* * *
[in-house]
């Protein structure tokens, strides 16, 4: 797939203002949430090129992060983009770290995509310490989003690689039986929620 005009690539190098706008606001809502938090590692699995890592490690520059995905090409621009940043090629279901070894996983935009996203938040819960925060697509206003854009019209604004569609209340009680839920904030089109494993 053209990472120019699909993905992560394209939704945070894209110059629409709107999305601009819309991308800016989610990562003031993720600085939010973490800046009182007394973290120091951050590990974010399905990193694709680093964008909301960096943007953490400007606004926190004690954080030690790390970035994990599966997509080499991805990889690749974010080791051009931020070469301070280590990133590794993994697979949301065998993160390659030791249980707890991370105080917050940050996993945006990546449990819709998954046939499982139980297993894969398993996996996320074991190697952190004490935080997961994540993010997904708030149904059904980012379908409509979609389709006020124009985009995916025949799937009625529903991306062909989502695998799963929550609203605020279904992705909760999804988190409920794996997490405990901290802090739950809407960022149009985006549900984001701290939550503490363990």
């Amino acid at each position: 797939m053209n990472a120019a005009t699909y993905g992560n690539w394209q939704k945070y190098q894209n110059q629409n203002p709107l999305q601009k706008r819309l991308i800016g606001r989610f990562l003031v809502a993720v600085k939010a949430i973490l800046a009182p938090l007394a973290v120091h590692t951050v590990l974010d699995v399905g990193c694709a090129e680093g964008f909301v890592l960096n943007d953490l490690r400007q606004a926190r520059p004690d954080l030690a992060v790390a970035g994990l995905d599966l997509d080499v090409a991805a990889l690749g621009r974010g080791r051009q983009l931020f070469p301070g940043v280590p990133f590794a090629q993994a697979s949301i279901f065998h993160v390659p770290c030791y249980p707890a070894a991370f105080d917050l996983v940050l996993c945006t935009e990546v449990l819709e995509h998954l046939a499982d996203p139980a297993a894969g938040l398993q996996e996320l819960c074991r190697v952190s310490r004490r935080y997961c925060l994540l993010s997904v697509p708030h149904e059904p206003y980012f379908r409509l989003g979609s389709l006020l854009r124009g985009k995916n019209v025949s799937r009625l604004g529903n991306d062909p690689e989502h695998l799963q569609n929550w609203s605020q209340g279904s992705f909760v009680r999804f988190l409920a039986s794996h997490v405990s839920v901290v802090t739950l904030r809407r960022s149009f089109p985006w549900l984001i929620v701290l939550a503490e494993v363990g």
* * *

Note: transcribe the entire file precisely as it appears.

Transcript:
[in-house]
């Protein structure tokens, strides 16, 4: 797939203002949430090129992060983009770290995509310490989003690689039986929620 005009690539190098706008606001809502938090590692699995890592490690520059995905090409621009940043090629279901070894996983935009996203938040819960925060697509206003854009019209604004569609209340009680839920904030089109494993 053209990472120019699909993905992560394209939704945070894209110059629409709107999305601009819309991308800016989610990562003031993720600085939010973490800046009182007394973290120091951050590990974010399905990193694709680093964008909301960096943007953490400007606004926190004690954080030690790390970035994990599966997509080499991805990889690749974010080791051009931020070469301070280590990133590794993994697979949301065998993160390659030791249980707890991370105080917050940050996993945006990546449990819709998954046939499982139980297993894969398993996996996320074991190697952190004490935080997961994540993010997904708030149904059904980012379908409509979609389709006020124009985009995916025949799937009625529903991306062909989502695998799963929550609203605020279904992705909760999804988190409920794996997490405990901290802090739950809407960022149009985006549900984001701290939550503490363990």
């Amino acid at each position: 797939m053209n990472a120019a005009t699909y993905g992560n690539w394209q939704k945070y190098q894209n110059q629409n203002p709107l999305q601009k706008r819309l991308i800016g606001r989610f990562l003031v809502a993720v600085k939010a949430i973490l800046a009182p938090l007394a973290v120091h590692t951050v590990l974010d699995v399905g990193c694709a090129e680093g964008f909301v890592l960096n943007d953490l490690r400007q606004a926190r520059p004690d954080l030690a992060v790390a970035g994990l995905d599966l997509d080499v090409a991805a990889l690749g621009r974010g080791r051009q983009l931020f070469p301070g940043v280590p990133f590794a090629q993994a697979s949301i279901f065998h993160v390659p770290c030791y249980p707890a070894a991370f105080d917050l996983v940050l996993c945006t935009e990546v449990l819709e995509h998954l046939a499982d996203p139980a297993a894969g938040l398993q996996e996320l819960c074991r190697v952190s310490r004490r935080y997961c925060l994540l993010s997904v697509p708030h149904e059904p206003y980012f379908r409509l989003g979609s389709l006020l854009r124009g985009k995916n019209v025949s799937r009625l604004g529903n991306d062909p690689e989502h695998l799963q569609n929550w609203s605020q209340g279904s992705f909760v009680r999804f988190l409920a039986s794996h997490v405990s839920v901290v802090t739950l904030r809407r960022s149009f089109p985006w549900l984001i929620v701290l939550a503490e494993v363990g």